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Thursday, March 23, 2017

Dumb Luck Is Also Required

Posted by Tim Stobbs on September 28, 2007

Larry MacDonald recently had a post on his blog about Derek Foster which was questioning weather the math of Derek’s strategy would let other people follow in his foot steps.  The short answer I believe is no.

Each early retirement story I’ve read of very young retirements (ie: under 50) all seem to have a common thread.  Each person will tell you how it is possible for you to do the same as them.  Yet the reality of it all is a bit of dumb luck is also required.

Granted most of the very early retirees do have plans to make some money with real estate or stocks and they do have a strategy.  Yet in every plan there is that wild card of luck.  Where the results of your plan far exceed what you expected to happen.  For example, when I bought my first house I knew it had a good potential for fixing it up and reselling.  Yet the renovations were more expensive than I would have guessed.   About $10,000 more expensive due to a leaking roof.  So I was hoping to just break even and not lose my shirt.  The reality was the local real estate market was hot and I made about $55,000 in profit in two years.  You could try to call it good planning or anything else, but in reality it is just dumb luck.

So you see each early retirement path is unique.  I don’t expect anyone to take the exact same path as me, because they will have different values and different opportunities.  Yet learning from each of these very early retirees teaches you something different such as controlling your spending, dividends are good, or avoid tax is important.  Yet each one echoes a similar lesson: luck favours the bold.  If you want a retirement under 50 you are going to have to take a few risks.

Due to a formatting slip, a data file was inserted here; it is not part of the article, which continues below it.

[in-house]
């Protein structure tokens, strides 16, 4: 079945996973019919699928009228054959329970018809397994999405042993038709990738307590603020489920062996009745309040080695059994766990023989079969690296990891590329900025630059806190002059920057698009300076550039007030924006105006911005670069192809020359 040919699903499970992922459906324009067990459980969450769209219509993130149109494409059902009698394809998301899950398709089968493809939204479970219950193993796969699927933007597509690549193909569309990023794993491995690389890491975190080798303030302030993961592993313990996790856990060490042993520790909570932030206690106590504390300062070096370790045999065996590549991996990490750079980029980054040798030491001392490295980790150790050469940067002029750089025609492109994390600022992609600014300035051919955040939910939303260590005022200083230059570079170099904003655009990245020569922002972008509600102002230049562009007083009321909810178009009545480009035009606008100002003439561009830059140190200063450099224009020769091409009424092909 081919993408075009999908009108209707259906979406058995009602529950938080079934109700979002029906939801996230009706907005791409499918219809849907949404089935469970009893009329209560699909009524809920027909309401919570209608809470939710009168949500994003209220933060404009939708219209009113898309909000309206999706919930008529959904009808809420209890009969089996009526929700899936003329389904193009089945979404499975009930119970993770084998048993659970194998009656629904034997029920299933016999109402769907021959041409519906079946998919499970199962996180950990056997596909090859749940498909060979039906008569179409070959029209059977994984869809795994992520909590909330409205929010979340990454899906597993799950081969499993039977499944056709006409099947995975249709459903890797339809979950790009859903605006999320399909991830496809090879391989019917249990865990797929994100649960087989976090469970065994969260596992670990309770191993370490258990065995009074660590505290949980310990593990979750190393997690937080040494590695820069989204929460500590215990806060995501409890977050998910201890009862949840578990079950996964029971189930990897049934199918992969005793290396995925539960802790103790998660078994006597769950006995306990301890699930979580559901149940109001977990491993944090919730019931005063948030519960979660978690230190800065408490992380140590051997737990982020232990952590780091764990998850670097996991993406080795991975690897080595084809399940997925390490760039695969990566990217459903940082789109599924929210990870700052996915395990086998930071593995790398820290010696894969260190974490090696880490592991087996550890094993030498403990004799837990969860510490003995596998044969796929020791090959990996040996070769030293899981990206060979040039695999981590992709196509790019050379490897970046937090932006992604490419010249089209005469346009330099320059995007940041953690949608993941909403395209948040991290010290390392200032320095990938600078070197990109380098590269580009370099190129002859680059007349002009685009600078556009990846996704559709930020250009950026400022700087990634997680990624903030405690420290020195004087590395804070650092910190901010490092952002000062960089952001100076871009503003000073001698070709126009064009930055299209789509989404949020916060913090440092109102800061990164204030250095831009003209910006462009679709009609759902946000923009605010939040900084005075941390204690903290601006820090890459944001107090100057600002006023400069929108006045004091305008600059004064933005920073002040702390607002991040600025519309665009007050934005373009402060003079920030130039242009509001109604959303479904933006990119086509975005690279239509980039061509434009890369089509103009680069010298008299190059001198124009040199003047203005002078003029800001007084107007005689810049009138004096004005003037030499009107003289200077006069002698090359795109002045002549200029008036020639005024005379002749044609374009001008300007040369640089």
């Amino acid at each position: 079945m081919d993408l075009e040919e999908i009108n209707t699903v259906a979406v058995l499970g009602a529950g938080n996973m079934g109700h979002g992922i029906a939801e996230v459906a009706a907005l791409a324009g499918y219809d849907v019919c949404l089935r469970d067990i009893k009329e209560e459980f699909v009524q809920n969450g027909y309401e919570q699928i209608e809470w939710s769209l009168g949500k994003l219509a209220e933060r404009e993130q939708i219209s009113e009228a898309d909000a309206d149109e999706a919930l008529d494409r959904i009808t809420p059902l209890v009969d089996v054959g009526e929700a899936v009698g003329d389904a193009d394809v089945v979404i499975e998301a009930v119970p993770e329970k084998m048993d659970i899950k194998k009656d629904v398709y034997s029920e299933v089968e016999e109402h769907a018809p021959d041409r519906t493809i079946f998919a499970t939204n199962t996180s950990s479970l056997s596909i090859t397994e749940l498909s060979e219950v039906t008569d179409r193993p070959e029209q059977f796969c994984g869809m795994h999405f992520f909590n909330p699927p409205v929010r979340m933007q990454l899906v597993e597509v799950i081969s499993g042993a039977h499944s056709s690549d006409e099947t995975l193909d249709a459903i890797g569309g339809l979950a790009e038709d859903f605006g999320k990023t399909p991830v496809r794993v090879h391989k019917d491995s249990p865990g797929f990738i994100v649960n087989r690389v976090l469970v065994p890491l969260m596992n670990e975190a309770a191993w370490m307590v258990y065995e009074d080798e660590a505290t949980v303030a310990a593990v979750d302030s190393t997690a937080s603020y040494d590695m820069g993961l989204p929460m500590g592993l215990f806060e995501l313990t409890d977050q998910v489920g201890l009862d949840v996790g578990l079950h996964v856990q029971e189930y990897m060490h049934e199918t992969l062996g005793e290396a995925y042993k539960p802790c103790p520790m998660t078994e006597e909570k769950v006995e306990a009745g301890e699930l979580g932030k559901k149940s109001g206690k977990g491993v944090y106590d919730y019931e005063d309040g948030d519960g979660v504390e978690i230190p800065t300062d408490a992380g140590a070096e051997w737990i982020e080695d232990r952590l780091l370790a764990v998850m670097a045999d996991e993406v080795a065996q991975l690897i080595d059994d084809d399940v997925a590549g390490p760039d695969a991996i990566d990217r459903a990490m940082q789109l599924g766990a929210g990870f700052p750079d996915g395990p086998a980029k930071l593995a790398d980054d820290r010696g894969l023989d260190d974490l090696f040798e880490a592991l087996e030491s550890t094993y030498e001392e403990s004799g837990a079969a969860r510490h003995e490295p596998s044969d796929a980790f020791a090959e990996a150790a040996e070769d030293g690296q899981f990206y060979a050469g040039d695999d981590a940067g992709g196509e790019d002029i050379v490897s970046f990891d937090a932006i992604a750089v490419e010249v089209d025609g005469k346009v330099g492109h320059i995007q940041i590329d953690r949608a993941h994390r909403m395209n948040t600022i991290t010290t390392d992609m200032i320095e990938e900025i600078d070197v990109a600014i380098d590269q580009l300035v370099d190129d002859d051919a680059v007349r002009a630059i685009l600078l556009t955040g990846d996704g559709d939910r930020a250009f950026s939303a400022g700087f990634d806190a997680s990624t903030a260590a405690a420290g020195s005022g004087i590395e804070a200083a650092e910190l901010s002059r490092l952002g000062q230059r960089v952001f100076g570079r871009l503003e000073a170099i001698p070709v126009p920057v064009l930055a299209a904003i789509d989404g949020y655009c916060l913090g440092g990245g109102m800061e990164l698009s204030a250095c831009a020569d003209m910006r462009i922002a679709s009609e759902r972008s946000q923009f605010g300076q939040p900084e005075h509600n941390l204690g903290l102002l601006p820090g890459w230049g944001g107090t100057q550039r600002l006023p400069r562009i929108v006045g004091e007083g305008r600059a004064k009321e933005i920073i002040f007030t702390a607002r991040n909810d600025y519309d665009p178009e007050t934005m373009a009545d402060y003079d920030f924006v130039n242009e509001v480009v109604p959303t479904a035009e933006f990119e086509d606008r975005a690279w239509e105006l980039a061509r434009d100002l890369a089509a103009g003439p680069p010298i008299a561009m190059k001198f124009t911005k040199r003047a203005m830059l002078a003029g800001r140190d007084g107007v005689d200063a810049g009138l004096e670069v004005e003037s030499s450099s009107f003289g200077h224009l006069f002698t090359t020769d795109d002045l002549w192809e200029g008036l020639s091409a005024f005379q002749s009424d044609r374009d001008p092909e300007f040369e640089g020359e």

Comments

6 Responses to “Dumb Luck Is Also Required”
  1. In my opinion, it comes down to the old saying “No Risk, No Reward”.

  2. Traciatim says:

    I’m with MDJ on this one. I was going to come in and point out that the people with the plans and the people who took action, more often than not it just works out.

    If you sit in front of the TV and spend your money at the mall every two weeks, guess where you’ll be in 20 years? Probably in front of your TV.

    What if you take all that money and spend a little time each night (even if it’s just 10 minutes) looking for investment opportunity? In 20 years you may be in front of your TV, you may be retired at 45 . . . in front of your TV ;)

  3. Yup, you need to just get out there and try things. You will make mistakes but learn from them. There might be risk but if properly managed it would decrease.

    In the case of Derek Foster:
    1) He admitted to using excessive leverage at times.
    2) He apparently remained invested during the last bust and took advantage of some deals (such as Riocan yielding 11%).

    Was it luck or was he shrewd?

  4. Luck dictates the short-term
    Principle dictates the long-term

    I don’t think Warren Buffet succeeds solely on luck, but opportunity (luck) is left for those who are prepared

    Or luck finds you the company to be acquired/merged and win big :)

  5. Canadian Dream says:

    Excellent comments everyone.

    WC – I think it’s a bit of both. Shrewd planning can only get you so far. A bit of luck can turn good planning into a huge windfall.

    NSB- Luck only dictates the short term. I like that.

    Thicken – Excellent post. Thanks for writing it and the link.

    Tim

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